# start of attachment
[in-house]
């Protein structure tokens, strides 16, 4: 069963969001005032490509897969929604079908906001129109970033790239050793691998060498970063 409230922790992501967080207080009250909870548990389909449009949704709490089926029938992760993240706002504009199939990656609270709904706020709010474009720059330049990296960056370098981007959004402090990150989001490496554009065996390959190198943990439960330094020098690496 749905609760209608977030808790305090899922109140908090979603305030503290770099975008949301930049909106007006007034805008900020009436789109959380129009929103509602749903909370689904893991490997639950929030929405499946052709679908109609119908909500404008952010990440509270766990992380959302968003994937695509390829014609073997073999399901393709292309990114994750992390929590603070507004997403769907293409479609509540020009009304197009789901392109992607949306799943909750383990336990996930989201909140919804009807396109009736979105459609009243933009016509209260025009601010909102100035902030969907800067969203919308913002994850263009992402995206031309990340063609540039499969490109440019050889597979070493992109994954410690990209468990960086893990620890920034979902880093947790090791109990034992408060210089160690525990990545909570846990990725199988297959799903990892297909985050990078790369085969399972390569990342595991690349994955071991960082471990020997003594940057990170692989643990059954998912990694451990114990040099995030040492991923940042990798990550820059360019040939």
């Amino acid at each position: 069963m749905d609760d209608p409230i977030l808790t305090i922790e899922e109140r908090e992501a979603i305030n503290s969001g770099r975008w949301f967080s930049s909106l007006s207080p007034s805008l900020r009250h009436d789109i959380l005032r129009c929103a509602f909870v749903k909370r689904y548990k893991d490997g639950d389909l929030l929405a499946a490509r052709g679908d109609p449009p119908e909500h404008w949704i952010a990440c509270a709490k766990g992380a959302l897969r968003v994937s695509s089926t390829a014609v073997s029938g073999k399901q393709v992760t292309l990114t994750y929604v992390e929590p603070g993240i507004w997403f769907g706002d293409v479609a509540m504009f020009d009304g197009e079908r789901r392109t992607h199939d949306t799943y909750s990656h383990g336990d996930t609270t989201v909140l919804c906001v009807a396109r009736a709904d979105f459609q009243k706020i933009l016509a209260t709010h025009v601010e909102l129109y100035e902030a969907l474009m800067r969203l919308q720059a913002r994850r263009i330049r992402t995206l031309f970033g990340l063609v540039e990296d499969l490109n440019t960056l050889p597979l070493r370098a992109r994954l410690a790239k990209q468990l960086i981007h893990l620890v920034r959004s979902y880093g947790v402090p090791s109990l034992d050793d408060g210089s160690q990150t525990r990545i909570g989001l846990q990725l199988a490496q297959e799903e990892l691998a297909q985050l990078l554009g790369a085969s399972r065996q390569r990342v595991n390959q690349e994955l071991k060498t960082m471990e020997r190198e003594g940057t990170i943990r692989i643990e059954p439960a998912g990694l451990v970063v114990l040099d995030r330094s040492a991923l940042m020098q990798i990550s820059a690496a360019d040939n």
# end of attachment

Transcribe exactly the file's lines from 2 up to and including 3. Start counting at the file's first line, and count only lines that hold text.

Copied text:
């Protein structure tokens, strides 16, 4: 069963969001005032490509897969929604079908906001129109970033790239050793691998060498970063 409230922790992501967080207080009250909870548990389909449009949704709490089926029938992760993240706002504009199939990656609270709904706020709010474009720059330049990296960056370098981007959004402090990150989001490496554009065996390959190198943990439960330094020098690496 749905609760209608977030808790305090899922109140908090979603305030503290770099975008949301930049909106007006007034805008900020009436789109959380129009929103509602749903909370689904893991490997639950929030929405499946052709679908109609119908909500404008952010990440509270766990992380959302968003994937695509390829014609073997073999399901393709292309990114994750992390929590603070507004997403769907293409479609509540020009009304197009789901392109992607949306799943909750383990336990996930989201909140919804009807396109009736979105459609009243933009016509209260025009601010909102100035902030969907800067969203919308913002994850263009992402995206031309990340063609540039499969490109440019050889597979070493992109994954410690990209468990960086893990620890920034979902880093947790090791109990034992408060210089160690525990990545909570846990990725199988297959799903990892297909985050990078790369085969399972390569990342595991690349994955071991960082471990020997003594940057990170692989643990059954998912990694451990114990040099995030040492991923940042990798990550820059360019040939």
């Amino acid at each position: 069963m749905d609760d209608p409230i977030l808790t305090i922790e899922e109140r908090e992501a979603i305030n503290s969001g770099r975008w949301f967080s930049s909106l007006s207080p007034s805008l900020r009250h009436d789109i959380l005032r129009c929103a509602f909870v749903k909370r689904y548990k893991d490997g639950d389909l929030l929405a499946a490509r052709g679908d109609p449009p119908e909500h404008w949704i952010a990440c509270a709490k766990g992380a959302l897969r968003v994937s695509s089926t390829a014609v073997s029938g073999k399901q393709v992760t292309l990114t994750y929604v992390e929590p603070g993240i507004w997403f769907g706002d293409v479609a509540m504009f020009d009304g197009e079908r789901r392109t992607h199939d949306t799943y909750s990656h383990g336990d996930t609270t989201v909140l919804c906001v009807a396109r009736a709904d979105f459609q009243k706020i933009l016509a209260t709010h025009v601010e909102l129109y100035e902030a969907l474009m800067r969203l919308q720059a913002r994850r263009i330049r992402t995206l031309f970033g990340l063609v540039e990296d499969l490109n440019t960056l050889p597979l070493r370098a992109r994954l410690a790239k990209q468990l960086i981007h893990l620890v920034r959004s979902y880093g947790v402090p090791s109990l034992d050793d408060g210089s160690q990150t525990r990545i909570g989001l846990q990725l199988a490496q297959e799903e990892l691998a297909q985050l990078l554009g790369a085969s399972r065996q390569r990342v595991n390959q690349e994955l071991k060498t960082m471990e020997r190198e003594g940057t990170i943990r692989i643990e059954p439960a998912g990694l451990v970063v114990l040099d995030r330094s040492a991923l940042m020098q990798i990550s820059a690496a360019d040939n």